The party entered Lhasa on 18 Nov 1874, averaging just under ten miles per day over the 1,095 miles from Leh. But the sheep purchased in Ladakh, although slow movers, had more than proved their worth. Of the twenty-six that started out on the journey, four or five covered the entire distance.
Others were eaten or had been taken sick. All carried twenty to twenty-five pounds of baggage on their backs and foraged for whatever food they could get.

Nain Singh was anticipating small luxuries such as fresh vegetables, beer, and a more comfortable accommodation in Lhasa. Unfortunately, this was not to be. He sent one of his servants ahead to see if the Lopchak mission had arrived with the remainder of his funds. The response was negative; in fact, the head of the mission had died on the way to Lhasa.  But there was a more present danger. On reaching Lhasa, Nain Singh had the bad luck to bump into a merchant from Leh who knew his identity and true occupation. Nain Singh feared betrayal and made plans to leave Lhasa immediately, rather than wait in the hope that the Lopchak mission might appear. Had he been able to delay his departure, he might have been able to retrieve his funds from the mission, even in the absence of the Lopchak himself.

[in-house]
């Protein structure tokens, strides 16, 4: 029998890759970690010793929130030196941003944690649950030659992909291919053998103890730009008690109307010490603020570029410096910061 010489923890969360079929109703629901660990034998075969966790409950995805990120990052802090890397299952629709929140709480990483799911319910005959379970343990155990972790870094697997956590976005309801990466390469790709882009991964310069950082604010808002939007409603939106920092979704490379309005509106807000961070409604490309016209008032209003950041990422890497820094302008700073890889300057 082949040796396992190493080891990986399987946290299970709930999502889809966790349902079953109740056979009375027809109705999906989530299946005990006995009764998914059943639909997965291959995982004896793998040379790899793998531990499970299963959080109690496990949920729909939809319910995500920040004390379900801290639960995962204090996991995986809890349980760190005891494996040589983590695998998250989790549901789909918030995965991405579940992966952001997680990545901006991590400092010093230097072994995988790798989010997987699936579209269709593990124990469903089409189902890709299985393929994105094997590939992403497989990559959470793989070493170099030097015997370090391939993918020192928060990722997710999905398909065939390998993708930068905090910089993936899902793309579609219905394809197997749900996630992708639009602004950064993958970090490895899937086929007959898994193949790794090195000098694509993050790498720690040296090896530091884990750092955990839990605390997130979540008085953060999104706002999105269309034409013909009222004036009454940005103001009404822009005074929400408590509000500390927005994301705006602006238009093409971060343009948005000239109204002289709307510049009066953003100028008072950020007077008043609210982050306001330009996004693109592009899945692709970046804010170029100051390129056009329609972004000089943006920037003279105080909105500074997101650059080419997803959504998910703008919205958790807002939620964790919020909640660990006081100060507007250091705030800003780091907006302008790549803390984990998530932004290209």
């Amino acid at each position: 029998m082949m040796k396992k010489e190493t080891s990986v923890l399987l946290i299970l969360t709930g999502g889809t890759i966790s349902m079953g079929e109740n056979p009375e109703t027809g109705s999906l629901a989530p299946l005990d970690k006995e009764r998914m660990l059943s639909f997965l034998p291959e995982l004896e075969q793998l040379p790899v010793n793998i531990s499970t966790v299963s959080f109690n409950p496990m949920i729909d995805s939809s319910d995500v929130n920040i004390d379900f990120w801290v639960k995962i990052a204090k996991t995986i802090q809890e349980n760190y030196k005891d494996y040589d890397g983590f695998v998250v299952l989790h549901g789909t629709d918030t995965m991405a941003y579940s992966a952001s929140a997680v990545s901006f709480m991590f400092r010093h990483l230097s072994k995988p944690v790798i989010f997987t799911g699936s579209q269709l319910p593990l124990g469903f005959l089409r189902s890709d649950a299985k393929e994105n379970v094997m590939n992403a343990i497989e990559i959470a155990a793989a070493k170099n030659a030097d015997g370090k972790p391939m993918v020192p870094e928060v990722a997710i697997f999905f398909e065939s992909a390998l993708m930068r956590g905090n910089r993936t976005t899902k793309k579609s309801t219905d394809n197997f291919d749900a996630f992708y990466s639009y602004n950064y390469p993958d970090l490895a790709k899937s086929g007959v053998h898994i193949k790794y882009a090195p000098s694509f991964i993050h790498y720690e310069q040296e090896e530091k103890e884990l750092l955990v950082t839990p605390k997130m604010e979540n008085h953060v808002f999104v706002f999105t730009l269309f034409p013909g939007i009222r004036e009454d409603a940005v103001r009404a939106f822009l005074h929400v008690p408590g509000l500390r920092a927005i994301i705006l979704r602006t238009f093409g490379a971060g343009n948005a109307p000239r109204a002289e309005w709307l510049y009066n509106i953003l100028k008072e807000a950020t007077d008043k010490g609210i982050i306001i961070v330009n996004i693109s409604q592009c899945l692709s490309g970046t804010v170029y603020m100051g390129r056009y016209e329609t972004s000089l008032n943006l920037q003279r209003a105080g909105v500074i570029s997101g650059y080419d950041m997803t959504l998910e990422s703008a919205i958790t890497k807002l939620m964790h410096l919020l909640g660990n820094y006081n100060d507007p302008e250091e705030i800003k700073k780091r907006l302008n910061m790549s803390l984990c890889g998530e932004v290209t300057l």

Instead, Nain Singh  sent two of his men back to Leh. They carried details of all his astronomical observations and route survey, and they reached safely in January 1875.  Nain Singh left Lhasa abruptly with his two remaining servants only two days after arriving.  In order not to arouse suspicion, and to throw pursuers off the track should he be betrayed, Nain Singh left his bulky inessentials behind with his landlord, saying that he would collect them in a month’s time after returning from a pilgrimage to a monastery north of Lhasa. The small party duly left Lhasa for the north, but as soon as darkness fell made a 180-degree turn toward India.

A week after leaving Lhasa, Nain Singh reached the Tsangpo,  followed it for two days and then crossed it by boat near the town of Chetang.  The river was sluggish, and he was able to estimate its speed as two-thirds of a mile per hour by throwing in a piece of wood and timing it over a fixed distance. Measuring the poles used to punt the ferry across the river gave it a depth of between eighteen and twenty feet. The river was about five hundred yards wide.